It is well known that David Alaba would prefer to play in the midfield, where he feels most comfortable. He himself has acknowledged that center-back is not his favorite position, but for the past several months, center-back is exactly where Pep Guardiola has needed him. Lately, however, Alaba seems to be in a serious defensive slump, and today again we saw Alaba making what could have been a costly mistake, as he gave the ball away to Bremen's Zlatko Junusovic with only Manuel Neuer standing between him and the goal. Nothing came of Bremen's efforts, but the entire scene would have been unnecessary, had Alaba not made the initial mistake. Later, even after moving to left-back to make way for Medhi Benatia, Alaba nearly committed an own goal while trying to clear a dangerous ball lost by Benatia in an aerial duel. Bertels pulled Alaba ever so slightly off balance as he attempted to sky the ball, causing him to chip it instead right over Neuer into the net. The goal was disallowed for the foul, but the call could easily have gone the other way, leaving Alaba shamefaced. Alaba later succeeded in blocking a shot by Bertels off a free kick, but he still looks like he seriously needs a break from central defense. The sooner Jerome Boateng returns, the better.

4. Audition for Atletico?

In terms of the high physicality of the first half and Bremen's well-orchestrated defense, today's game could be viewed as a trial run of Bayern's upcoming Champions League matchup against Atletico Madrid. Did they pass the audition? In some ways, yes: despite the drubbing he took, Kingsley Coman repeatedly pierced Bremen's defenses, and Franck Ribery opposite him was also a threat. Mario Gotze likewise produced two promising key passes through the middle. Yet none of these many chances led to a goal. Instead, Bayern's first goal came off of another magnificent corner by Xabi Alonso -- and as we all know, we can't count on Bayern to score from corners regularly. (I will be delighted to be proven wrong.) Meanwhile, on defense, despite an overall solid performance by Javi Martinez, Bayern still conceded dangerous chances that a better squad could have converted. With Alaba currently inconsistent at center-back, and Medhi Benatia likewise seemingly unsure in front of the goal, I hesitate to say Bayern's back line is ready for the challenge.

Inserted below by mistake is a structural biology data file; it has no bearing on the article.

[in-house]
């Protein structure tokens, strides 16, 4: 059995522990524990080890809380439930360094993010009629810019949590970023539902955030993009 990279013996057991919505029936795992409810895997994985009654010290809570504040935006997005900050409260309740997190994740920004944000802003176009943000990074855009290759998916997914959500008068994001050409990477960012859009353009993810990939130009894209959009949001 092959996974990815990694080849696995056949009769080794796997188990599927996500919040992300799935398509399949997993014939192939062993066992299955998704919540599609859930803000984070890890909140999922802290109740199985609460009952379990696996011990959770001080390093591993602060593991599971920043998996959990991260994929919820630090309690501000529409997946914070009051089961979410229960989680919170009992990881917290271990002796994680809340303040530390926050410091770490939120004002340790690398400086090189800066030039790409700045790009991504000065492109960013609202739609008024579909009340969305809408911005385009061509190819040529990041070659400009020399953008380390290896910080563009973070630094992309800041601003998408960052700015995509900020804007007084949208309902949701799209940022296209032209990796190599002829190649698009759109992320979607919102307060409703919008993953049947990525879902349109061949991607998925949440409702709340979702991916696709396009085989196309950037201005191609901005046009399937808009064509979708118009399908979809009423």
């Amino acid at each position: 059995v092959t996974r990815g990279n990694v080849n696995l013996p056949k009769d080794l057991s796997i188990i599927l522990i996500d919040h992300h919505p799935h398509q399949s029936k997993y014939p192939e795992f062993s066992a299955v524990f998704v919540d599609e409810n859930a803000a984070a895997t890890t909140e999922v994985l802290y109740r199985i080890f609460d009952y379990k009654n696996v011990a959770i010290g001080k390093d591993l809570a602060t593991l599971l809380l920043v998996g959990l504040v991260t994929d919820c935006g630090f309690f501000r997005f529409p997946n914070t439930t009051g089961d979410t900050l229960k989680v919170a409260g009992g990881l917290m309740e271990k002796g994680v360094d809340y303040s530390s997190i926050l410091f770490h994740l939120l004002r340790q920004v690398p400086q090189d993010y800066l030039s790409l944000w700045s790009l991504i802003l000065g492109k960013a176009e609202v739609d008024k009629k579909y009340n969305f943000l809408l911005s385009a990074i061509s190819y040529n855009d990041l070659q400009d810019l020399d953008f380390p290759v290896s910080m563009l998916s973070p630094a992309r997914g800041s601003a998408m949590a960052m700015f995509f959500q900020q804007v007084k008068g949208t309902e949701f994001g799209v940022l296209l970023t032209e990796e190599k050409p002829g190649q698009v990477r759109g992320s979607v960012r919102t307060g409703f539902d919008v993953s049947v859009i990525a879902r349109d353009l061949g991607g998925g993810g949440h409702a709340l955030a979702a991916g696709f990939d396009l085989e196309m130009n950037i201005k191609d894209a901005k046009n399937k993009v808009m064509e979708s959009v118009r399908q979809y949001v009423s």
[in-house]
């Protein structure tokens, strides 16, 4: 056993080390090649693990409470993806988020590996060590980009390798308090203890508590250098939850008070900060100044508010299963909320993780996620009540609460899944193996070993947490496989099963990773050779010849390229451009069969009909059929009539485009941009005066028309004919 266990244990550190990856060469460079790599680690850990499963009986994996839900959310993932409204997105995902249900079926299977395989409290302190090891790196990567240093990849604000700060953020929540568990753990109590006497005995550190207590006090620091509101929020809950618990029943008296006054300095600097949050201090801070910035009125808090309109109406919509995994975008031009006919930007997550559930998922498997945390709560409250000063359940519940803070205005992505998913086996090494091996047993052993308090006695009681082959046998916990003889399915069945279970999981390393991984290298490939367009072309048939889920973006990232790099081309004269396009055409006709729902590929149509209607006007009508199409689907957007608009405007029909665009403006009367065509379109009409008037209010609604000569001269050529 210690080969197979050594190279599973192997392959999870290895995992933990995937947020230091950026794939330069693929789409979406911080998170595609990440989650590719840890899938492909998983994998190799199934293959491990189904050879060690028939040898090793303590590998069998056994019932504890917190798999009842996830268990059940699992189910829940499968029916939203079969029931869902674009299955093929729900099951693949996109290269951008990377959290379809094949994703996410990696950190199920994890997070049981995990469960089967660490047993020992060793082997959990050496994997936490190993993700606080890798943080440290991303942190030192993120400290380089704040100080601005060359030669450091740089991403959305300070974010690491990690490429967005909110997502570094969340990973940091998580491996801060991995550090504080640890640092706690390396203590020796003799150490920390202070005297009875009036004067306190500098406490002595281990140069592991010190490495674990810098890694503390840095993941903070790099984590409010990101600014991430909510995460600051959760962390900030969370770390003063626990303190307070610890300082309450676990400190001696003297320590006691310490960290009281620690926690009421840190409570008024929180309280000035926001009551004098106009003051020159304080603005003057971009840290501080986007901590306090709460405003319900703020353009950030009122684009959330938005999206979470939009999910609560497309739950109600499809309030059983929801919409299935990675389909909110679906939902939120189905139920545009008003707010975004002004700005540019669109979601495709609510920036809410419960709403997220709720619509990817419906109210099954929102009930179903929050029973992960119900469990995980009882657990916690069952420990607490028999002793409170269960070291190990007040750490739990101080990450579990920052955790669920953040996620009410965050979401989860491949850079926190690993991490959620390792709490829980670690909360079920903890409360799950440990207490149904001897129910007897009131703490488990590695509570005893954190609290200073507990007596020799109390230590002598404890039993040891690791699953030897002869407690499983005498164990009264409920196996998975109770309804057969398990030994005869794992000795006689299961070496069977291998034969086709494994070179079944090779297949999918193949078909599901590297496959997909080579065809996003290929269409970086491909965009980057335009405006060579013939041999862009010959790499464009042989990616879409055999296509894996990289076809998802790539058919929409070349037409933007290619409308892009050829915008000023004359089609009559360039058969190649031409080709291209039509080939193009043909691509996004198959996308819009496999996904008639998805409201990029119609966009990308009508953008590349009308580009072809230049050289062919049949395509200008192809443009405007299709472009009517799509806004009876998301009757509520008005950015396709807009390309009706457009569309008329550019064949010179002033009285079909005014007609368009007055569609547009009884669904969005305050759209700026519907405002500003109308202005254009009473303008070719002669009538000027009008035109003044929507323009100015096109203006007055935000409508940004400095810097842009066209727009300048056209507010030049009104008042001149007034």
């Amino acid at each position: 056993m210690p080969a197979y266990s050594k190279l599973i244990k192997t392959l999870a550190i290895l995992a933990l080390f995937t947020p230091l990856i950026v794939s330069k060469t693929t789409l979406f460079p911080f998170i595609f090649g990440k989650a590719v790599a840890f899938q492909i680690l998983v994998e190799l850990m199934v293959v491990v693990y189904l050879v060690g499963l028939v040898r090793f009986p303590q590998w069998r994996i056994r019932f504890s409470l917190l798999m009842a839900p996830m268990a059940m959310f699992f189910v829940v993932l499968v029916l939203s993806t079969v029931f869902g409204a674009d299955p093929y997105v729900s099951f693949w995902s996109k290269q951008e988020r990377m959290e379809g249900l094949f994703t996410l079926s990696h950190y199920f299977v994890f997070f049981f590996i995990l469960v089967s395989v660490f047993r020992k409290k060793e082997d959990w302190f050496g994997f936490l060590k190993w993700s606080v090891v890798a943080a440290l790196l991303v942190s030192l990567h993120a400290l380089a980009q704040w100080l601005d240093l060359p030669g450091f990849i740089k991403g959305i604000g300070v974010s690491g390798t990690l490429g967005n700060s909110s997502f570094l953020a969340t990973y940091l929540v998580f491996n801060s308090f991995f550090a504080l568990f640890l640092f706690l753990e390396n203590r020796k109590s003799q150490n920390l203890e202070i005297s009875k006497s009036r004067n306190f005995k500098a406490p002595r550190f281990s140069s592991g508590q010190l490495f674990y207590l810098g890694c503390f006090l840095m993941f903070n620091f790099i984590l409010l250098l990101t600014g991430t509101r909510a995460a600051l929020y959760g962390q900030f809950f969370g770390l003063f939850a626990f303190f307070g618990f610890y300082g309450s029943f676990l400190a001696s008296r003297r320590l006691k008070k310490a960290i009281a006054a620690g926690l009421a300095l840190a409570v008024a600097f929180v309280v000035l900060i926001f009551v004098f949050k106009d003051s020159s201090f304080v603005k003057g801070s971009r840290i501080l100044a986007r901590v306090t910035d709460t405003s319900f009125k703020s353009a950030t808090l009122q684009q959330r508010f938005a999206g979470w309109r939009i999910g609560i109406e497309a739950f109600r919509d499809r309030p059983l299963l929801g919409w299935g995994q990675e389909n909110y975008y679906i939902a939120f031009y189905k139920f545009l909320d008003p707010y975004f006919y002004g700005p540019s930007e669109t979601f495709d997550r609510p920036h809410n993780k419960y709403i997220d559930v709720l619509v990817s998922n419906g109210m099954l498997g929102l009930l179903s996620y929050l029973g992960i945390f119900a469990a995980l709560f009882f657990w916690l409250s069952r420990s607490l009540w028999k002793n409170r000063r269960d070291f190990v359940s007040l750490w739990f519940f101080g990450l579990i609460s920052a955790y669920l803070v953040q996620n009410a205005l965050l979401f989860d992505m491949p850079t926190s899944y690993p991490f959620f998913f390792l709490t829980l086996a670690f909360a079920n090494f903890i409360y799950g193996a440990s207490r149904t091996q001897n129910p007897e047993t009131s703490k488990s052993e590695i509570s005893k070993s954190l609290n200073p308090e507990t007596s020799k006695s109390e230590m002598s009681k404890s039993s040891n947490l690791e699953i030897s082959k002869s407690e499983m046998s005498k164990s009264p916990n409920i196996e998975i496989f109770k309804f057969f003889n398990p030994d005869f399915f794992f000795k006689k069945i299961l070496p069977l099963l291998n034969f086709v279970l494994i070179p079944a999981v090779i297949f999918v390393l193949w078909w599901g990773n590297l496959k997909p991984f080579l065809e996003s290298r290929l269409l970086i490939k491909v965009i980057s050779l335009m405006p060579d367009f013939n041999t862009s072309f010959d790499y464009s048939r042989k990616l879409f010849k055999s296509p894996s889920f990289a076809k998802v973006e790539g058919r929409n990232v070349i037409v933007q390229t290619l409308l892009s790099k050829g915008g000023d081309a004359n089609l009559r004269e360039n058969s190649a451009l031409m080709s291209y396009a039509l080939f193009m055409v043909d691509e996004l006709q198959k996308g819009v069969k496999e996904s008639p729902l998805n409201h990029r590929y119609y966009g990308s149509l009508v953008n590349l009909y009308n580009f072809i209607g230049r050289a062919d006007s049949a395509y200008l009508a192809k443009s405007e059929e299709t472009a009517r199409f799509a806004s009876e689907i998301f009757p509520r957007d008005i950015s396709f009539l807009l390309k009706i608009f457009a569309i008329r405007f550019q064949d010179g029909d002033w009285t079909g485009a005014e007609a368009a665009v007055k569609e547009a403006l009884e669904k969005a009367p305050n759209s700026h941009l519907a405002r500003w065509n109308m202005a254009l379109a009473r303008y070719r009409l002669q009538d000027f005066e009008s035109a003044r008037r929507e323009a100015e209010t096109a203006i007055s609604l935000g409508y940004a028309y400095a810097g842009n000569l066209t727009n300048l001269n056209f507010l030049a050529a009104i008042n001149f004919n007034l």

5. Cheaters sometimes win

Arturo Vidal entered the game in the 67th minute, relieving a battered Kingsley Coman and taking over the offensive coordination with Bayern's strikers. Given how physical the game was, it was not a moment too soon. Vidal made his presence immediately felt, however, not for his gritty play, but rather for drawing a penalty on a blatant dive: Janek Sternberg attempted to tackle Vidal in the penalty area. Despite missing the ball, he also made no contact with Vidal. Vidal, however, leaped into the air as if his feet had been swept out from under him, and the referee fell for it. Thomas Muller coolly converted the penalty, giving Bayern a 2-0 lead. Karl-Heinz Rummenigge recently advocated the introduction of video-assisted officiating, and this is one case where the call would have gone against Bayern. We haven't seen a dive like this even from the likes of Arjen Robben recently -- and with Robben, there is almost always at least some contact. Frankly, it's a disappointing, unsporting way to tie up a game. Bayern Munich is better than that. We may have won anyway with a 1-0 lead, but cheap tricks are not part of this Bayern Munich team's culture.